What Does the Financial Crisis Mean for CDCs?

Being a person who doesn’t have much invested in the stock market, I tend not to pay too close attention to photos on the business pages of weary stockbrokers on the trading floor. We’ve been through crashes before, and this stuff is cyclical. I don’t necessarily see a rerun of 1929 on the horizon.

But in the CDC world, I wonder if there’s cause for concern. Many of our organizations look to banks for funding support. Those donations of $25,000 here and there add up to a lot. What if banks decide, even if they aren’t knee-deep in subprime mortgages, that in this risky financial climate that they can’t afford to contribute to our fundraisers for the foreseeable future?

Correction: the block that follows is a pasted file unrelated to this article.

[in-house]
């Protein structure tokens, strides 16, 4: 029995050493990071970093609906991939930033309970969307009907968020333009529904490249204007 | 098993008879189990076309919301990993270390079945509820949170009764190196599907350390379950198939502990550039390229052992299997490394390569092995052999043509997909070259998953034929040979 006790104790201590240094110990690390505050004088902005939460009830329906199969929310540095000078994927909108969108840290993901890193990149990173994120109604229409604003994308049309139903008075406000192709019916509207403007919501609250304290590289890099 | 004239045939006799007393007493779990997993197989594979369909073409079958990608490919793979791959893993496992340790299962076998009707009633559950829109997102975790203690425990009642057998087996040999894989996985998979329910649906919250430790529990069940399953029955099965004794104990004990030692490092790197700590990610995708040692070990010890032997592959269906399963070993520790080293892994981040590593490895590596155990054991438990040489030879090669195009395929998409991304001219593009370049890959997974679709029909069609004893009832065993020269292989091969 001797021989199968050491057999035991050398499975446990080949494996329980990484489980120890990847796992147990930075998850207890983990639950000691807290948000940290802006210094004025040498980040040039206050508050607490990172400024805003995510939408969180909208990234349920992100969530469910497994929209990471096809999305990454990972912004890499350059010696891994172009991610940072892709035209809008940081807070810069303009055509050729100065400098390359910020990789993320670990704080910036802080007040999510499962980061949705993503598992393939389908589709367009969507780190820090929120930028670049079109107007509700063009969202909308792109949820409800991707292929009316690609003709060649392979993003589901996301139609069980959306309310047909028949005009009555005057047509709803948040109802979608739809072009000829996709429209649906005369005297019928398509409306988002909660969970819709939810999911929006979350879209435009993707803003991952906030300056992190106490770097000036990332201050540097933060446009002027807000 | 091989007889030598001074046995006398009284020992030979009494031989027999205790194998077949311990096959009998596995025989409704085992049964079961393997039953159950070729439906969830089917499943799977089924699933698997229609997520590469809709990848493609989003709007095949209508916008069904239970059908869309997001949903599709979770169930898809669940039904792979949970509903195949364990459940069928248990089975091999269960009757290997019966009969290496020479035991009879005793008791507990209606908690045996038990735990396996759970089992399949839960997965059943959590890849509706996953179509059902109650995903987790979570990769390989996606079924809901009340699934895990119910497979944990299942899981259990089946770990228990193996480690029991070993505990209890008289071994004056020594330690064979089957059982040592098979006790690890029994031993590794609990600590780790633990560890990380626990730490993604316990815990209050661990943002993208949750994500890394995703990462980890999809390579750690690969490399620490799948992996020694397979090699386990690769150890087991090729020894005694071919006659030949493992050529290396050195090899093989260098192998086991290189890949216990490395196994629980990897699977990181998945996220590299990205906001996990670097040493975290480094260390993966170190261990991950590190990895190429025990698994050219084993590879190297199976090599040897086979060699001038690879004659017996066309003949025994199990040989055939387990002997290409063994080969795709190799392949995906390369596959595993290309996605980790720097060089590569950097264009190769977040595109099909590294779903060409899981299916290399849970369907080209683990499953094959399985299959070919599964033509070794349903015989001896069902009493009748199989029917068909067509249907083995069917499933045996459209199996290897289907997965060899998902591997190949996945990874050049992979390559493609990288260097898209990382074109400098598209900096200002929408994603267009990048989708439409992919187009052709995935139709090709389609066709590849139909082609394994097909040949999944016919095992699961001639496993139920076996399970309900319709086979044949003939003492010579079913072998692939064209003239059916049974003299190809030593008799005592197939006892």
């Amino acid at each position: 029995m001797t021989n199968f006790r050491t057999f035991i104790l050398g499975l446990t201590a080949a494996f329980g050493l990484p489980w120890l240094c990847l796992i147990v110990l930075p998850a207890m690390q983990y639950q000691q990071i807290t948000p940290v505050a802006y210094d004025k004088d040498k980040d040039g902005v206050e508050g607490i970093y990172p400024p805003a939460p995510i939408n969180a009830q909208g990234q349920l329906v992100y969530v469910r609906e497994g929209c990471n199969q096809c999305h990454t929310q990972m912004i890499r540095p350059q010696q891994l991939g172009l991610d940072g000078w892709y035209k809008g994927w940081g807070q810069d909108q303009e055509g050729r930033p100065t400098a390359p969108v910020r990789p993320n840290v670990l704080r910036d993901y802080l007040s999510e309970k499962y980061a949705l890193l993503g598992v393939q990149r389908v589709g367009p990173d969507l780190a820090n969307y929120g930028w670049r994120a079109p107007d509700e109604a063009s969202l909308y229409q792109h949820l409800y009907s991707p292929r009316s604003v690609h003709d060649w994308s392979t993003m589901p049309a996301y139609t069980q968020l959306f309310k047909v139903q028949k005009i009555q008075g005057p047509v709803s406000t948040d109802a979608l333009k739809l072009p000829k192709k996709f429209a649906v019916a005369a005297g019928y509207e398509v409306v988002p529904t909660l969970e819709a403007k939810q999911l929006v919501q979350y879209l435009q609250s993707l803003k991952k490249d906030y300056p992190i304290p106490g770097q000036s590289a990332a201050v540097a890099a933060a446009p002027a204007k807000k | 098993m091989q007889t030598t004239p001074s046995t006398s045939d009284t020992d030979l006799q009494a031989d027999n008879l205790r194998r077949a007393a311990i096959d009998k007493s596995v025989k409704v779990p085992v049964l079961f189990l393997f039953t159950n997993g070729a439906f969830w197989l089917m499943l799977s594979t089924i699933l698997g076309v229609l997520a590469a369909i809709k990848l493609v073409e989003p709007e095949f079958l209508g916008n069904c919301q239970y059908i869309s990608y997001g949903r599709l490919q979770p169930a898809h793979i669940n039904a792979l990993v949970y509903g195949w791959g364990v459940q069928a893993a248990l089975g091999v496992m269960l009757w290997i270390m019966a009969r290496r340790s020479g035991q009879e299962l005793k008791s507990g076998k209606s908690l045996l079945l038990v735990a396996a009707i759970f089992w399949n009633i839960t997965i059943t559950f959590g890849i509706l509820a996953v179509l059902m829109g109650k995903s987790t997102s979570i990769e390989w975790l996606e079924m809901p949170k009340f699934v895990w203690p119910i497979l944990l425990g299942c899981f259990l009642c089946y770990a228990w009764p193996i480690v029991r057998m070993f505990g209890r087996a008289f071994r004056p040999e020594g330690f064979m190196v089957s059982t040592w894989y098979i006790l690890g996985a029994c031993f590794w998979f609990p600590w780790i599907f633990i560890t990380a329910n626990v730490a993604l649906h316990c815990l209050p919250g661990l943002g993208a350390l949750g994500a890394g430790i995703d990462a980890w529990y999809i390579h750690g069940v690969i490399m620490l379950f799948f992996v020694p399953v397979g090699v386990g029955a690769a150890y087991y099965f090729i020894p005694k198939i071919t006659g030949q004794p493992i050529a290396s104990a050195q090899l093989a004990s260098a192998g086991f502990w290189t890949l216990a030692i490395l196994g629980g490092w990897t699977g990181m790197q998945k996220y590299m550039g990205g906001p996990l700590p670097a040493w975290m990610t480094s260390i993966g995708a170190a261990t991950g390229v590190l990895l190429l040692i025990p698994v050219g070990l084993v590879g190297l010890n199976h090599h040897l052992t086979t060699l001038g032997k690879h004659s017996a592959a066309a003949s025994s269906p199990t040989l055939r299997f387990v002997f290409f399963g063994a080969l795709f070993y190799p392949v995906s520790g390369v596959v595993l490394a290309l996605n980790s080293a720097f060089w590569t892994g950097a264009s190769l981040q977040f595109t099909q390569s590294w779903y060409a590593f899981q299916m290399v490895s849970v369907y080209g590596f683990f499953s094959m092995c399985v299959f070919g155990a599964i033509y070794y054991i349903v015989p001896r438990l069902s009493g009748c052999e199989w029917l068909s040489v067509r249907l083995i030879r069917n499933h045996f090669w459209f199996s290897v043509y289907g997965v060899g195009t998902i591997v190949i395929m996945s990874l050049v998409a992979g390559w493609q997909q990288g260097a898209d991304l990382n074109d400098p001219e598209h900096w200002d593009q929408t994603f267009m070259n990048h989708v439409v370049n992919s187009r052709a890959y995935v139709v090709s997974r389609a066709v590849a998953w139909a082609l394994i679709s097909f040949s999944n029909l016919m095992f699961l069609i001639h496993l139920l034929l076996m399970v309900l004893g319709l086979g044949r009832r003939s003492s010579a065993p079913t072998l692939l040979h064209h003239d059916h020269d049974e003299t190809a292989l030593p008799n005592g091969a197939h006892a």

Then there’s foundations. What if foundations see a marked drop-off in contributions that form the backbone for their support of our innovative programs?

It’s hard enough already, given the skeletal nature of federal funding programs, to build housing in weak or strong market cities. It’s getting to be nearly impossible in very expensive markets like Boston. Many CDC leaders have been talking for years about the need for partnerships and perhaps mergers to pool their resources and avoid financial failure. I wonder if this latest crisis will break the backs of some CDCs.

I’m curious what other folks in the CDC world are hearing and thinking about this.

David Holtzman is a planner for Louisa County, Virginia, a freelance writer, and a former Shelterforce editor.


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